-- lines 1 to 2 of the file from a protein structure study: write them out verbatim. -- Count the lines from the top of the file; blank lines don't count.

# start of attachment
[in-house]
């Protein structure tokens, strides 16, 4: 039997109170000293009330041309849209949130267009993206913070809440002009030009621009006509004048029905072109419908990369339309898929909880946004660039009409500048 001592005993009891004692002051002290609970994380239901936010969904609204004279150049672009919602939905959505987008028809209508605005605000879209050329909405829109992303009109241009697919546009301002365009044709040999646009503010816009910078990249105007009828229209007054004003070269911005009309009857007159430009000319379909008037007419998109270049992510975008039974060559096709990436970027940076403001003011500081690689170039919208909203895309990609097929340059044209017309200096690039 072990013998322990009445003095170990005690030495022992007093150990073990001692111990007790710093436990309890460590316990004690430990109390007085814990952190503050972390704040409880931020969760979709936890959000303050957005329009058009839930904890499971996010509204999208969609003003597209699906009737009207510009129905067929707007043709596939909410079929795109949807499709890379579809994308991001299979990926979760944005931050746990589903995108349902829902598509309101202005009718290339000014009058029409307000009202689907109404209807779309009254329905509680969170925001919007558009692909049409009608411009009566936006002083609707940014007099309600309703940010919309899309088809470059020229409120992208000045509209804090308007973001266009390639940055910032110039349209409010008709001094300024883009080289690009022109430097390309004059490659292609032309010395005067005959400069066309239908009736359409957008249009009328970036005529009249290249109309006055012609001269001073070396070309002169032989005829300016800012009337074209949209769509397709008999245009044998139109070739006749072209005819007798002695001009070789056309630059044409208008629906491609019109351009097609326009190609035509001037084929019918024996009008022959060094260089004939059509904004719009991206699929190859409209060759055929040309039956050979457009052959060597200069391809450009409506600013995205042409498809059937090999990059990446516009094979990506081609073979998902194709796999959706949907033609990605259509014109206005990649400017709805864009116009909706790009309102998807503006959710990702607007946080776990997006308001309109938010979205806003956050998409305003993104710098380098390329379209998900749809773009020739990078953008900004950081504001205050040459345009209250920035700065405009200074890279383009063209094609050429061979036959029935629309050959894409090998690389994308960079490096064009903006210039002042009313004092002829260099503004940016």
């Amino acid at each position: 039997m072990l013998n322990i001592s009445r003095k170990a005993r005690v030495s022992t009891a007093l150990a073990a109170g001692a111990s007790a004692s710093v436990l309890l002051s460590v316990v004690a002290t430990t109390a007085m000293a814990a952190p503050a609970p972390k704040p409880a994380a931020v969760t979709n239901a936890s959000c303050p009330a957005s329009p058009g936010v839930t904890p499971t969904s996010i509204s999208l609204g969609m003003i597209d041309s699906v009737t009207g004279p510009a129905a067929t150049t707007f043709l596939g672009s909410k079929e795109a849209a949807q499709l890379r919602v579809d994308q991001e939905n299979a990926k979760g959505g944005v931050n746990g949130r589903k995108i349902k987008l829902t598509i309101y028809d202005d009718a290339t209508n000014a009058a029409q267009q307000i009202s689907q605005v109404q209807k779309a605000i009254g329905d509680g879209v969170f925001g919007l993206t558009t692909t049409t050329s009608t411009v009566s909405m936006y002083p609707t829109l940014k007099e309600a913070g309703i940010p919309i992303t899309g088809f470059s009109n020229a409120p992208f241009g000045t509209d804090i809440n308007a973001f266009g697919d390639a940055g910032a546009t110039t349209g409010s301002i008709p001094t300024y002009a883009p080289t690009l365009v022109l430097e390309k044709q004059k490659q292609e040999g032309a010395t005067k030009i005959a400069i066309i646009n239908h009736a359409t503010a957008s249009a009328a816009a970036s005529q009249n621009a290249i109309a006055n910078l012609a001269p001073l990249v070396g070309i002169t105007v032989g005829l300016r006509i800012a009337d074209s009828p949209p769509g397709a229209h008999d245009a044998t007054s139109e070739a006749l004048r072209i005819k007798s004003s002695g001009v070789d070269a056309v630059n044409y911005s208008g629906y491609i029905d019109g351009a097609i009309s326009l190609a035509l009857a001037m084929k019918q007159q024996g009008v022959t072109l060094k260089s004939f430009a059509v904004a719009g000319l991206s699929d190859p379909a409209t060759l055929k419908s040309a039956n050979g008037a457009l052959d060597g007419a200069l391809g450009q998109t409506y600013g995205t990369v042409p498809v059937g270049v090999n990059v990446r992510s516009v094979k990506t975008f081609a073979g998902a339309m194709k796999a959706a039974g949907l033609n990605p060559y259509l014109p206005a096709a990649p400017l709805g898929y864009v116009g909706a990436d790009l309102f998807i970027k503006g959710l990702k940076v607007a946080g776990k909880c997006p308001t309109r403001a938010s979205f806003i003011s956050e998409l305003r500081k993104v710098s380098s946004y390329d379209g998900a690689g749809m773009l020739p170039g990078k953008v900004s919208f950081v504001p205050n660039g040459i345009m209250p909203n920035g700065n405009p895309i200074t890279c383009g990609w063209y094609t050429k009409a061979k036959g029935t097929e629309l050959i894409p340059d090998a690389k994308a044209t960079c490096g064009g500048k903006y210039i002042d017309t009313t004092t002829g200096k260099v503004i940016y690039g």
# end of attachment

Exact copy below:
[in-house]
């Protein structure tokens, strides 16, 4: 039997109170000293009330041309849209949130267009993206913070809440002009030009621009006509004048029905072109419908990369339309898929909880946004660039009409500048 001592005993009891004692002051002290609970994380239901936010969904609204004279150049672009919602939905959505987008028809209508605005605000879209050329909405829109992303009109241009697919546009301002365009044709040999646009503010816009910078990249105007009828229209007054004003070269911005009309009857007159430009000319379909008037007419998109270049992510975008039974060559096709990436970027940076403001003011500081690689170039919208909203895309990609097929340059044209017309200096690039 072990013998322990009445003095170990005690030495022992007093150990073990001692111990007790710093436990309890460590316990004690430990109390007085814990952190503050972390704040409880931020969760979709936890959000303050957005329009058009839930904890499971996010509204999208969609003003597209699906009737009207510009129905067929707007043709596939909410079929795109949807499709890379579809994308991001299979990926979760944005931050746990589903995108349902829902598509309101202005009718290339000014009058029409307000009202689907109404209807779309009254329905509680969170925001919007558009692909049409009608411009009566936006002083609707940014007099309600309703940010919309899309088809470059020229409120992208000045509209804090308007973001266009390639940055910032110039349209409010008709001094300024883009080289690009022109430097390309004059490659292609032309010395005067005959400069066309239908009736359409957008249009009328970036005529009249290249109309006055012609001269001073070396070309002169032989005829300016800012009337074209949209769509397709008999245009044998139109070739006749072209005819007798002695001009070789056309630059044409208008629906491609019109351009097609326009190609035509001037084929019918024996009008022959060094260089004939059509904004719009991206699929190859409209060759055929040309039956050979457009052959060597200069391809450009409506600013995205042409498809059937090999990059990446516009094979990506081609073979998902194709796999959706949907033609990605259509014109206005990649400017709805864009116009909706790009309102998807503006959710990702607007946080776990997006308001309109938010979205806003956050998409305003993104710098380098390329379209998900749809773009020739990078953008900004950081504001205050040459345009209250920035700065405009200074890279383009063209094609050429061979036959029935629309050959894409090998690389994308960079490096064009903006210039002042009313004092002829260099503004940016």